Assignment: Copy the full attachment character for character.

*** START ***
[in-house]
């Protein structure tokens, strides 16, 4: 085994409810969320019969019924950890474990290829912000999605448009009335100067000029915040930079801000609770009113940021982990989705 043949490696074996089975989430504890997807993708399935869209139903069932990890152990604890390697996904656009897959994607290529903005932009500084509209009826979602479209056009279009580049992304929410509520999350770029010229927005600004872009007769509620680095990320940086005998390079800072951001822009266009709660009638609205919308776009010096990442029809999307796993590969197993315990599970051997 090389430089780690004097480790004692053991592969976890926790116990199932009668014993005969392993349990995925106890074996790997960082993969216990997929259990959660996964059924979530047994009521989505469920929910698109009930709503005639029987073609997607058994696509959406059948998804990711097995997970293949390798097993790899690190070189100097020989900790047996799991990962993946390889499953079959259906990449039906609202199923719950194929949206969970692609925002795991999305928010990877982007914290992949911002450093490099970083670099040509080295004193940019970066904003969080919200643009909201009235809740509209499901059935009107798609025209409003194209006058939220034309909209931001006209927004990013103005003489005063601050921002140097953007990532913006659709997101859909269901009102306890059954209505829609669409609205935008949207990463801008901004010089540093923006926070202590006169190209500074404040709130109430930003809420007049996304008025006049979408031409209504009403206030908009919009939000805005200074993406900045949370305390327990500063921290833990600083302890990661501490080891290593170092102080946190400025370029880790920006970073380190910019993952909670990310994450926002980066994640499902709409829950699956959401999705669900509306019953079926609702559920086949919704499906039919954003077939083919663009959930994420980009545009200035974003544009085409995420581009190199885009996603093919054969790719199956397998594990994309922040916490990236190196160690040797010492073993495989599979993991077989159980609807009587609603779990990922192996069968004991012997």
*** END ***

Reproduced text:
[in-house]
């Protein structure tokens, strides 16, 4: 085994409810969320019969019924950890474990290829912000999605448009009335100067000029915040930079801000609770009113940021982990989705 043949490696074996089975989430504890997807993708399935869209139903069932990890152990604890390697996904656009897959994607290529903005932009500084509209009826979602479209056009279009580049992304929410509520999350770029010229927005600004872009007769509620680095990320940086005998390079800072951001822009266009709660009638609205919308776009010096990442029809999307796993590969197993315990599970051997 090389430089780690004097480790004692053991592969976890926790116990199932009668014993005969392993349990995925106890074996790997960082993969216990997929259990959660996964059924979530047994009521989505469920929910698109009930709503005639029987073609997607058994696509959406059948998804990711097995997970293949390798097993790899690190070189100097020989900790047996799991990962993946390889499953079959259906990449039906609202199923719950194929949206969970692609925002795991999305928010990877982007914290992949911002450093490099970083670099040509080295004193940019970066904003969080919200643009909201009235809740509209499901059935009107798609025209409003194209006058939220034309909209931001006209927004990013103005003489005063601050921002140097953007990532913006659709997101859909269901009102306890059954209505829609669409609205935008949207990463801008901004010089540093923006926070202590006169190209500074404040709130109430930003809420007049996304008025006049979408031409209504009403206030908009919009939000805005200074993406900045949370305390327990500063921290833990600083302890990661501490080891290593170092102080946190400025370029880790920006970073380190910019993952909670990310994450926002980066994640499902709409829950699956959401999705669900509306019953079926609702559920086949919704499906039919954003077939083919663009959930994420980009545009200035974003544009085409995420581009190199885009996603093919054969790719199956397998594990994309922040916490990236190196160690040797010492073993495989599979993991077989159980609807009587609603779990990922192996069968004991012997």